While the stance of some conservative Christian (and other) groups advocating abstinence from alcohol intake may not be popular, contemporary research into alcohol and its effects on the body may lend weight to such a position. The consumption of alcohol, coupled with its addictive properties, can lead to a wide not only costly in medical terms but also in terms of domestic violence, accidents and antisocial behaviour.
Alcohol is metabolised by the liver and this organ may be consequently damaged resulting in serious impairment of normal hepatic structure and function. Nearly all the physiological systems of the body are adversely affected by alcohol to varying degrees and the behavioural effects observed with intoxication are associated with compromised neurotransmitter functions in the brain and altered brain structure in the long term. Adverse consequences of alcohol intake may be evident in other systems including the cardiovascular, gastrointestinal, reproductive and immunological systems. There is an increased risk of atherosclerosis, cancers of the oral cavity, pancreatitis and immune system disturbances associated with prolonged alcohol intake. In pregnant women alcohol metabolism is reduced and as the developing foetus has lowered ability to metabolise blood alcohol compared to an adult there is an elevated risk of serious consequences associated with foetal alcohol syndrome. Despite the nearly overwhelming negative consequences of alcohol intake, the beneficial effects of drinking red wine linked to lowered heart disease despite a high fat diet (the ‘French Paradox’) may be associated with the antioxidants and other polyphenols also found in non-alcoholic red grape juice. Serious consideration of the effects of alcohol on the body should inform decisions on the intake of alcohol.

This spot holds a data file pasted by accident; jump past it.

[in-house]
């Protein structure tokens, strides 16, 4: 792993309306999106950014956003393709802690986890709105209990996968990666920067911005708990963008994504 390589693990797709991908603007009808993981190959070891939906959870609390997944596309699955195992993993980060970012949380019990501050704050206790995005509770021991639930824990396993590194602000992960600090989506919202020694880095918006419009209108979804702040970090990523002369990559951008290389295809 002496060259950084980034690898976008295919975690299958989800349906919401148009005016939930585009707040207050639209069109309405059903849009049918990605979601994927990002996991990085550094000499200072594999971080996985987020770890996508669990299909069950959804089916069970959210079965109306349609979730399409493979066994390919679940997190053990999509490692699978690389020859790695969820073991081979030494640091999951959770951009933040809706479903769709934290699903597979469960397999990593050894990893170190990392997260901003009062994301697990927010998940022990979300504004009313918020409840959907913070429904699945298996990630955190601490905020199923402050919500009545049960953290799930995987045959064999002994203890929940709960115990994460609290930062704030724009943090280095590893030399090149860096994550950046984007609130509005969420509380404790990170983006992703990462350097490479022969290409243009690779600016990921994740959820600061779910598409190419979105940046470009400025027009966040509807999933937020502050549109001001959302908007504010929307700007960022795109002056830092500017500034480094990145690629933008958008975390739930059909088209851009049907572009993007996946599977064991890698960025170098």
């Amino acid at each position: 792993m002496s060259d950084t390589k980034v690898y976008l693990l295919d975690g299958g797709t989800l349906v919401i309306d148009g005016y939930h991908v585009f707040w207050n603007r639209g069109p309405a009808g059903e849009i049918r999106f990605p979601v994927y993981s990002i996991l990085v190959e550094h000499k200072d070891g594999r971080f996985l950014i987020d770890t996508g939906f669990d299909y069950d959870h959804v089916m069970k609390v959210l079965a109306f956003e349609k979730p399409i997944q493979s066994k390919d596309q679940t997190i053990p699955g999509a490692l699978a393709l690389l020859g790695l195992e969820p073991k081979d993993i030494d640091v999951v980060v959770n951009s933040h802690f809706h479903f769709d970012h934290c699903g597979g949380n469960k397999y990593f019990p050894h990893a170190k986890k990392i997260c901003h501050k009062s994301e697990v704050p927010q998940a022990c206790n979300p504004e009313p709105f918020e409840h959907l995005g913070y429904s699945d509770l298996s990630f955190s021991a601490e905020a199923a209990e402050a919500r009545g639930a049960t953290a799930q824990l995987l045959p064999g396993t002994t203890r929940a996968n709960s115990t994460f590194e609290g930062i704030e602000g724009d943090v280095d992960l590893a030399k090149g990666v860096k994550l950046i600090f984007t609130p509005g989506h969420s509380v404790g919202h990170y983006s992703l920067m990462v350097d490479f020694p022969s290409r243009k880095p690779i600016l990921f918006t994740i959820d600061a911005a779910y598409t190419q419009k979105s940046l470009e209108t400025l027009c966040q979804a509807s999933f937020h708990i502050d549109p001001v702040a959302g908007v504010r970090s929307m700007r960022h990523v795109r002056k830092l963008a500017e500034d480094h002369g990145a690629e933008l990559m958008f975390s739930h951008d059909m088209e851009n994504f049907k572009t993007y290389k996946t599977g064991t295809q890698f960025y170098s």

Beecroft, Jodie; Kemp, Amanda; Lassila, Sophie; Sheedy, Daniel; and Ward, Ewan
"The Biochemical and Pathophysiological Effects of Alcohol Consumption,"
Christian Spirituality and Science: Vol. 8
, Article 3.
Available at: http://research.avondale.edu.au/css/vol8/iss1/3